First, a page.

Here are a few stills from the From These Woods video triptych, which follows the adventures of a deer who can travel through dreams. Our videos are based on the true story of  10-point buck who swam from Jersey city to Governor's Island in 2010. We conceptualized this project while participating in the Lower Manhattan Cultural Council's Swing Space residency on Governor's Island in New York, and completed the series while participating in Artists Alliance Inc. Lower East Side Studio Program in Manhattan.

And here are some of the drawings from our Diving Geometry series, which we exhibited in From These Woods as well.

Sunday, March 23, 2014

Spring styles, 2014.

The Fascinator (lichen, moss and twigs)

The Queen Anne (last year's Queen Anne's Lace)

The Invasive (English Ivy and rhinestone headband)

Sunday, January 12, 2014

Really Large Numbers (a collaboration with Chad Stayrook)

For the last 6 months I've been in New York working on a collaborative project with installation and performance artist Chad Stayrook--as part of the Lower Manhattan Cultural Council's Swing Space residency on Governors Island. Together Chad and I are Really Large Numbers, and in Fall 2014 we will have a solo show at the Institute of Contemporary Art in Baltimore. But in the meantime, here's a little preview.

Really Large Numbers (RLN) is a laboratory that encompasses the individual and collaborative experiments/expeditions of Chad Stayrook and Julia Oldham. Early in 2011, the two artists spontaneously began to dream about each other as characters in mythical dream adventures. Soon after the development of their Dream Thread, they had a series of discussions that led them inexorably into a collaborative relationship. For the majority of their collaboration, Oldham and Stayrook have lived on opposite coasts. Luckily, a copper wire connects their minds and allows them to communicate instantaneously, making the distance between them shrink to nothing. This need to use the copper wire has given them both a keen interest in communication and connection, and in the psychological space between two individuals. Together they create a mythology and physics of this space. When working in physical proximity, Really Large Numbers always establishes a laboratory as their base of research and making, and they engage in laboratory experiments to understand their surroundings. Using technomagical devices designed by Stayrook, Oldham unlocks secrets from landscapes. Using coyote skulls as a medium, the artists reveal dreamtruths, and they charm insects with bone instruments. As a team, Really Large Numbers combines science, fantasy and dream language to blur the boundaries between the REAL and the unREAL.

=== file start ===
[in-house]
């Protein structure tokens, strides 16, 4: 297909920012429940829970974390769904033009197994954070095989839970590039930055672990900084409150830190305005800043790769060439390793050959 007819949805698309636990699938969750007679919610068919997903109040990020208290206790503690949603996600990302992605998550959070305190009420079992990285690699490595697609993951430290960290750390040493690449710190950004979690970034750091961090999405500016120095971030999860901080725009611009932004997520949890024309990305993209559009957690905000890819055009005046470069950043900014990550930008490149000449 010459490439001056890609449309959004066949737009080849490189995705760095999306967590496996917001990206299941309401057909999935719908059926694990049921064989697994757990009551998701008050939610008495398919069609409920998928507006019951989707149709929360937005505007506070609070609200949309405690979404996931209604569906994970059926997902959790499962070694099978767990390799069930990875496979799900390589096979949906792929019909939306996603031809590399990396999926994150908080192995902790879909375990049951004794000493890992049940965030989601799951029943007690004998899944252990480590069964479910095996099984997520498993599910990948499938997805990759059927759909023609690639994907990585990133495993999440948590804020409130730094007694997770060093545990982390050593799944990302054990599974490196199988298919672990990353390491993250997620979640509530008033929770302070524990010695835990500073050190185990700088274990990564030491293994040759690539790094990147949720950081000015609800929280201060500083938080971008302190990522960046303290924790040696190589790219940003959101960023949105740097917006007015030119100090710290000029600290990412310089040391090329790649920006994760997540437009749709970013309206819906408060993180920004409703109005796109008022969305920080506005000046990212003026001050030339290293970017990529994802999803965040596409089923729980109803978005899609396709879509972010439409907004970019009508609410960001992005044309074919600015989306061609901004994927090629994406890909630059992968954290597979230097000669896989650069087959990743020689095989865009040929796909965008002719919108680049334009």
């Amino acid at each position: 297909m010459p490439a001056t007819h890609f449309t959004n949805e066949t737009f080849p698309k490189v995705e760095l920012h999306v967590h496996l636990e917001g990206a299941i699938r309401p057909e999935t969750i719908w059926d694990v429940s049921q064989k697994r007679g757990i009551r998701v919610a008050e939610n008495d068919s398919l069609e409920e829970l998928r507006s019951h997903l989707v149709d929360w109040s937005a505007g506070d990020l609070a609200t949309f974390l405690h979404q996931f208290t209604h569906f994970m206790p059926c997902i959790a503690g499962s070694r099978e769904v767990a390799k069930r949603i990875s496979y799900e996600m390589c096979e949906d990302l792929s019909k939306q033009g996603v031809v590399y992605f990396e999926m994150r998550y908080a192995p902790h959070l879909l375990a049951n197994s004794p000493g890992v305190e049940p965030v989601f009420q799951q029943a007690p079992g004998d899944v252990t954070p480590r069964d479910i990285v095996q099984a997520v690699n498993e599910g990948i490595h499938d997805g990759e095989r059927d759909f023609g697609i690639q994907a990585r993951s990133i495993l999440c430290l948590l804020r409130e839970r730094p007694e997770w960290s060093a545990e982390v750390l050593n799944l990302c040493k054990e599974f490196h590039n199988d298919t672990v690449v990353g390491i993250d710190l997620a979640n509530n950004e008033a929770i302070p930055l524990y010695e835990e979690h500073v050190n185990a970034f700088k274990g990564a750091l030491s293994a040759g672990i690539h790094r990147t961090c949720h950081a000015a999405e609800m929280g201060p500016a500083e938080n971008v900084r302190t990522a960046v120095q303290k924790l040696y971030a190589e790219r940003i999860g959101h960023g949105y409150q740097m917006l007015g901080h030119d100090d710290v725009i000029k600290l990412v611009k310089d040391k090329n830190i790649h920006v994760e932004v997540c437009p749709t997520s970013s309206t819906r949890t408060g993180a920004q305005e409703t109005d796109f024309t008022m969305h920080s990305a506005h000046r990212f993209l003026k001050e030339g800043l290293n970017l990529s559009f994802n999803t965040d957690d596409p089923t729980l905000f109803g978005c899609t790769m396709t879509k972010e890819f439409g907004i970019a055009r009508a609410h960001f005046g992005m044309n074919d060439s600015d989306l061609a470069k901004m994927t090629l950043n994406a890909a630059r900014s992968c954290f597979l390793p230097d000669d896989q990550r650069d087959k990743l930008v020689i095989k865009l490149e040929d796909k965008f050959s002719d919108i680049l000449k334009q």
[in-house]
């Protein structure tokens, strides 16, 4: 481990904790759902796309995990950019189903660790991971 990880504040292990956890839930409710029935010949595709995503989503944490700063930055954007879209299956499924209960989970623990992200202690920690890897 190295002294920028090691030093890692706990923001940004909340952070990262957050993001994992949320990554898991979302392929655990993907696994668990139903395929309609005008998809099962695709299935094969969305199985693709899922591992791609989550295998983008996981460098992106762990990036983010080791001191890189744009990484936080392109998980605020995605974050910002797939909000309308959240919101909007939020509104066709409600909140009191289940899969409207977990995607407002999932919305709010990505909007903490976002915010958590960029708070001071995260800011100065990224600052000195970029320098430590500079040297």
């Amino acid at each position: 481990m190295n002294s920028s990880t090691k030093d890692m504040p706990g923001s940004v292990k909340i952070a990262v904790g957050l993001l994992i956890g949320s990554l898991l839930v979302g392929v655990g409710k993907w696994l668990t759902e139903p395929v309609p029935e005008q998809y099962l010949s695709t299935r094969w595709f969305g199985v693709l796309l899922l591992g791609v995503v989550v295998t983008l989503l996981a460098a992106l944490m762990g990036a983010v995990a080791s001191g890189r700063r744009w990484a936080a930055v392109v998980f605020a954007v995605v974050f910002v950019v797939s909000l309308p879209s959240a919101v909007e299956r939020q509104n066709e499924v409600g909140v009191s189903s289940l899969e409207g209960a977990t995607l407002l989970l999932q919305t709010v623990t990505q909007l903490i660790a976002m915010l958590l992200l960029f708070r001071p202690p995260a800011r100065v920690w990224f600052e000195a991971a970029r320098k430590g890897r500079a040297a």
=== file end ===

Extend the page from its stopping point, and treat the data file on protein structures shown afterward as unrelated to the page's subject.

The Really Large Numbers Laboratory on Governors Island.

We attempt to learn about flight.

We communicate with dead animals.

Dream creatures move from one brainforest to another.

We charm grubs and make golden offerings for deceased squirrels.

Arctic Wolf and Shadow Wolf come to life.
Copper wires are tuned and mysteries of the universe revealed.

Experiments and expeditions are planned and executed.
The Coyotes observe.